As vice president and director of human resources of the world’s largest book publisher, Random House’s Hays Steilberg knows a thing or two about creating a great workplace. The company recently ranked No. 1 in Book Business’ “Best Book Publishing Companies to Work For” survey (Book Business, October 2007). Steilberg will speak in-depth on what makes for a great workplace when he serves as a panelist at the Publishing Business Conference & Expo (www.PublishingBusiness.com) March 10-12 in New York City. Here, he gives Book Business Extra a preview of his take on how to attract and retain top talent, and create a happier,

The ‘Green’ TEAM
February 1, 2008

According to one of the better-known accounts in the compendium of humankind’s greatest achievements, it was in the year 105 that a Chinese man named Ts’ai Lun invented paper, mashing up wood from a mulberry tree with fiber from bamboo. Thus was born a technology that would literally change the world, making possible artistic, scientific and religious revolutions, democratizing literacy and learning, and ushering humanity into the modern age. In recent times, paper production has played a role in changing the world in other ways. The book industry alone required 3 million to 4 million tons of paper over just the last three years,

Publishers Partner Across the Pond to Launch New Imprint: Soho Press’s Laura Hruska Talks About Her Company’s New Venture with British-based Constable & Robinson
January 18, 2008

Soho Constable, a new mystery imprint from Soho Press, will bring a line of British mysteries back into the hands of U.S. readers. The New York-based independent publisher is teaming up with Constable & Robinson, a British-based publisher who lost its previous U.S. partner when Carroll & Graf was purchased by Perseus Book Group last year. Soho will begin releasing Soho Constable titles in April. Soho Press Publisher and Editor-in-Chief Laura Hruska spoke with Book Business Extra about the genesis of this new imprint, which will constitute about a third of the publisher’s titles this year. Book Business Extra: How did you form

Gene Therapy: From Book Proposal to Profit
January 1, 2008

Chris Anderson’s ironic farewell to the retail bookshelf is a harbinger of how direct distribution in the supply chain is bypassing the traditional foundations of bookselling—as well as library patronage­—and is also flowing into nonprint formats. But while that transformation is nibbling around the edges of distribution, the fact remains that the book publishing industry’s supply chain model has as its primary target a physical book on a physical bookshelf. In this special two-part series, I want to discuss how digital data management drives workflow through the operations, acquisitions, development, production and distribution supply chain; in particular, how use of the Online Information Exchange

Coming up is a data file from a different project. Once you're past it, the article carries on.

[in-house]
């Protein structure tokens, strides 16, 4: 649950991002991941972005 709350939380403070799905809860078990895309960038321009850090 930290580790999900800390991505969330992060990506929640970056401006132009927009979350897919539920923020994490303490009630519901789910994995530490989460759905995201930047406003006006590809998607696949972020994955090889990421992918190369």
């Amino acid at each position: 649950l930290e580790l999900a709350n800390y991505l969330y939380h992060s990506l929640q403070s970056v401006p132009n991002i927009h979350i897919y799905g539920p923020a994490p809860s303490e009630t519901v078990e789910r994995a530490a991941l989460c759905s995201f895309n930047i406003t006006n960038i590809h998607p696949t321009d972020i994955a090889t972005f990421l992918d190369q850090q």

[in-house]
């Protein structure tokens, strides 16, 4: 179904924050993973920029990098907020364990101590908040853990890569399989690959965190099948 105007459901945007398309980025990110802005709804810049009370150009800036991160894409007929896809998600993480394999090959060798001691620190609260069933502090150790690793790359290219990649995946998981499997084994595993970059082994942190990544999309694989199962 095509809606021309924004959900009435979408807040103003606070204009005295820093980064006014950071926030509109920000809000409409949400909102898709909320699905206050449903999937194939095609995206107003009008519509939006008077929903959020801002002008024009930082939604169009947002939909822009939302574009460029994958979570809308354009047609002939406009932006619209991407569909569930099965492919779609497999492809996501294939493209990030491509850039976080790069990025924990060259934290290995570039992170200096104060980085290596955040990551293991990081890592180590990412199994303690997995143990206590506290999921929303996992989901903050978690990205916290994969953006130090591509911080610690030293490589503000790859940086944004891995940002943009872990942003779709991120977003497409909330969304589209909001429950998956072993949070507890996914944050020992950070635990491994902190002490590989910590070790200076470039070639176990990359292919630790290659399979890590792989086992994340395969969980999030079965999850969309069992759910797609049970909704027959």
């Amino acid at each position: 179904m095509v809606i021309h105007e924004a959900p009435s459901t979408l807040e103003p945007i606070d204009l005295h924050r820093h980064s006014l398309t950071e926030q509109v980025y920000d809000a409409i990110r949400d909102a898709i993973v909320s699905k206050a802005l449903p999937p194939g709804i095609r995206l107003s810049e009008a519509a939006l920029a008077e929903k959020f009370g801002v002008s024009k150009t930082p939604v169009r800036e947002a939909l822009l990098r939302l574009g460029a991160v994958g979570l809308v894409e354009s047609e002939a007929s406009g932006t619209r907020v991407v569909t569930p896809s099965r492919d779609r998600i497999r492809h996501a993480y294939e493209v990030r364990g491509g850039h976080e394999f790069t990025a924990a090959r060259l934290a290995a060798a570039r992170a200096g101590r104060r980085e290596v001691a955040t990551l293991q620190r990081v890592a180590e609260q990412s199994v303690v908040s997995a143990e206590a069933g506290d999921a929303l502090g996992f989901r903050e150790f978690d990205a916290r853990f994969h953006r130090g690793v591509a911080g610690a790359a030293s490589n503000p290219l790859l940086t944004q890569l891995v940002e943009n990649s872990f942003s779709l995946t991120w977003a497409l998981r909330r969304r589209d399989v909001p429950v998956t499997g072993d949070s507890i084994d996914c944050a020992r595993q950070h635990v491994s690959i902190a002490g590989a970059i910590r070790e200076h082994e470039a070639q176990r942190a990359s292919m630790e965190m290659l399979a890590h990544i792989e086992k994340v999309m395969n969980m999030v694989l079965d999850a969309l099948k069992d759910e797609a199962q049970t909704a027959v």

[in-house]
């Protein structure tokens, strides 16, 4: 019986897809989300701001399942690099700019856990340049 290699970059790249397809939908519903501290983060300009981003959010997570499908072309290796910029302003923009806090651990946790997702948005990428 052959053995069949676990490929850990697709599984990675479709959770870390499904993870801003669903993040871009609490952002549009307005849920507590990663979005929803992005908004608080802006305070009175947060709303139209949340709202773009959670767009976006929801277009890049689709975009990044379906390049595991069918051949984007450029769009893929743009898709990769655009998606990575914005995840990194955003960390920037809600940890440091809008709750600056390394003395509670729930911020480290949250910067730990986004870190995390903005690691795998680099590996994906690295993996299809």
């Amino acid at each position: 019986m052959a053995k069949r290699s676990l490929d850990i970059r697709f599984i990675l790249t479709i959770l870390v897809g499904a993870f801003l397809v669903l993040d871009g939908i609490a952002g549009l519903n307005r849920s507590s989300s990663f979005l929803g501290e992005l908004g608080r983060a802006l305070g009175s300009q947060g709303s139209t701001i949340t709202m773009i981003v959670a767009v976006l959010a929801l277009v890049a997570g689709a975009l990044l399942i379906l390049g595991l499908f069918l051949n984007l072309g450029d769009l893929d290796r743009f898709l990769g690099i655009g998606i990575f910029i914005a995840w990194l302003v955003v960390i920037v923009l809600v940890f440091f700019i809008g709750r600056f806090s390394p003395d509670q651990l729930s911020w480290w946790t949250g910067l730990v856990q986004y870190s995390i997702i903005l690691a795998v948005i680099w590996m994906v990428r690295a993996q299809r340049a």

SPECIAL REPORT: Embracing the ‘Kindle Effect’
January 1, 2008

2007 might well be remembered as the year when, a few months after the final installment of “Harry Potter” hit the shelves to blockbuster acclaim, the “To Read or Not to Read” report was issued by the National Endowment for the Arts (NEA). The report raised serious concerns about the future of reading in this country: Amount and proficiency are on the decline, the report found, especially among young adults and older teens. Then, there are new U.S. Census numbers, released in December 2007, that show that the number of hours per person spent reading consumer books has been basically flat over the

The Quirky Side of Publishing
January 1, 2008

Five years ago, the newly formed Quirk Books was a baby in the book publishing industry achieving very adult-like success. In its first year, the Philadelphia-based independent book publisher sold 150,000 copies of “The Action Hero’s Handbook.” In the years that followed, the company sustained that level of success by consistently thinking outside the box—or rather, outside the book. “I’ve always thought of Quirk as ultimately not just a publishing company, “ says President and Founder David Borgenicht, who co-wrote “The Action Hero’s Handbook” as well as a variety of other popular titles, including “The Worst-Case Scenario” series. “We’ve always had the

Wiley Teams With Investment Firm to Create New Imprint
December 6, 2007

John Wiley & Sons Inc. and Fisher Investments, a Woodside, Calif.-based independent money-management firm, announced the launch of a new Wiley imprint, Fisher Investments Press. The imprint will draw on the expertise of Fisher Investments and its founder and CEO, best-selling author Ken Fisher, to educate a broad audience on investing. “The money management expertise of Fisher Investments paired with Ken Fisher’s track record in financial journalism makes for a powerful combination to launch a business imprint,” says Joan O’Neil, Wiley vice president and executive publisher. Fisher has written the “Portfolio Strategy” column in Forbes magazine for the past 23 years, and his latest